My friend spotted a large bird in a tree off in the distance as we walked around the Rocky Mountain Arsenal National Wildlife Refuge last month. Was it a hawk? Too big. What was it?
We slowly and quietly moved closer to the tree. This not-great quality photo was taken from quite a ways away.
My friend thought maybe a Golden Eagle, which seemed like a very good guess. We very carefully moved a bit farther on the trail until we were on the other side of the tree.
Hello there, regal raptor with the sharp beak and talons! Thank you for allowing us to gawk.
When I returned home and got the photos up on my computer screen, Zippy suggested it wasn’t a Golden Eagle, but a juvenile Bald Eagle. After a little more research, we decided he was correct.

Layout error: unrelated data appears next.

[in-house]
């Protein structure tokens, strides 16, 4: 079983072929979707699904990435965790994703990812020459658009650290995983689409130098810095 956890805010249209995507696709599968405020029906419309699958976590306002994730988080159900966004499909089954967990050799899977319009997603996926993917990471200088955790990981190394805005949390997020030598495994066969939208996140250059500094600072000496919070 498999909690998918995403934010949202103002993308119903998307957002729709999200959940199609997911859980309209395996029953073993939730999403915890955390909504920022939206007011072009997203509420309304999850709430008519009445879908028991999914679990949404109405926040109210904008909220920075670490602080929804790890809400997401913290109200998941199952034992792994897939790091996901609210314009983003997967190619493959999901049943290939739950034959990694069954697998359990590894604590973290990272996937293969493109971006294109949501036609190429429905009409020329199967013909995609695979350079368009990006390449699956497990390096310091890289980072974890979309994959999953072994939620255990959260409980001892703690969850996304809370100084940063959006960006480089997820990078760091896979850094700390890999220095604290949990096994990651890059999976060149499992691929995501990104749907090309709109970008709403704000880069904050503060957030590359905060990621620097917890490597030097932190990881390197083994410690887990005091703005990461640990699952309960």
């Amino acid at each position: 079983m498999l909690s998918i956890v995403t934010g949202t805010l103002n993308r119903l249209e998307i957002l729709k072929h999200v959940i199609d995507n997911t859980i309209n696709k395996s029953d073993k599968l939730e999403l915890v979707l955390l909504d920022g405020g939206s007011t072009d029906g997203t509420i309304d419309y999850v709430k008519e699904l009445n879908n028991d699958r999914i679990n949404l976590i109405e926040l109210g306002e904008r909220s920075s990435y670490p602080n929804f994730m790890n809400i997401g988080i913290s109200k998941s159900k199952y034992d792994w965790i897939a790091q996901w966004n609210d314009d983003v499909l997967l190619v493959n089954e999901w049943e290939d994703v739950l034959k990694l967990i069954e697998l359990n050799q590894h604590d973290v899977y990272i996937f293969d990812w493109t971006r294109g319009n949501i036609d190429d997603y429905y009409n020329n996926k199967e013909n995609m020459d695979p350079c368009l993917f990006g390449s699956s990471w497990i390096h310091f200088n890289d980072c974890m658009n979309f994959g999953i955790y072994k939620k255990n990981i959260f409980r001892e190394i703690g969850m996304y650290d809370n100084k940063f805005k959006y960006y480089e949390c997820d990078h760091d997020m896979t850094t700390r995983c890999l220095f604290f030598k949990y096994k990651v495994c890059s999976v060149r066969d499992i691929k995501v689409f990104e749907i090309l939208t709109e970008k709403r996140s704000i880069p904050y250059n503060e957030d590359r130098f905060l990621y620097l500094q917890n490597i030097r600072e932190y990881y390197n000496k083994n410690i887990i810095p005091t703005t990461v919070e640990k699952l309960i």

I recently wrote a work-for-hire book about birds around the world and was limited to 100 birds. I didn’t include the Bald Eagle in the Birds of Prey section because I figured kids were already pretty familiar with them. Apparently, the editor felt differently because when my author copies arrived, there was a Bald Eagle on the cover. I checked inside and discovered the Black-thighed Falconet, which weighs 1.23 ounces and is one of the smallest birds of prey in the world, had been replaced by the mighty Bald Eagle. I admit to being disappointed by that switch.
However, I was not at all disappointed by this Bald Eagle sighting. Also? My friend could not have spotted a sparrow-sized falconet from that distance. Amateur birders such as ourselves definitely benefit when the sightings weigh in at close to 14 pounds of pure fierceness.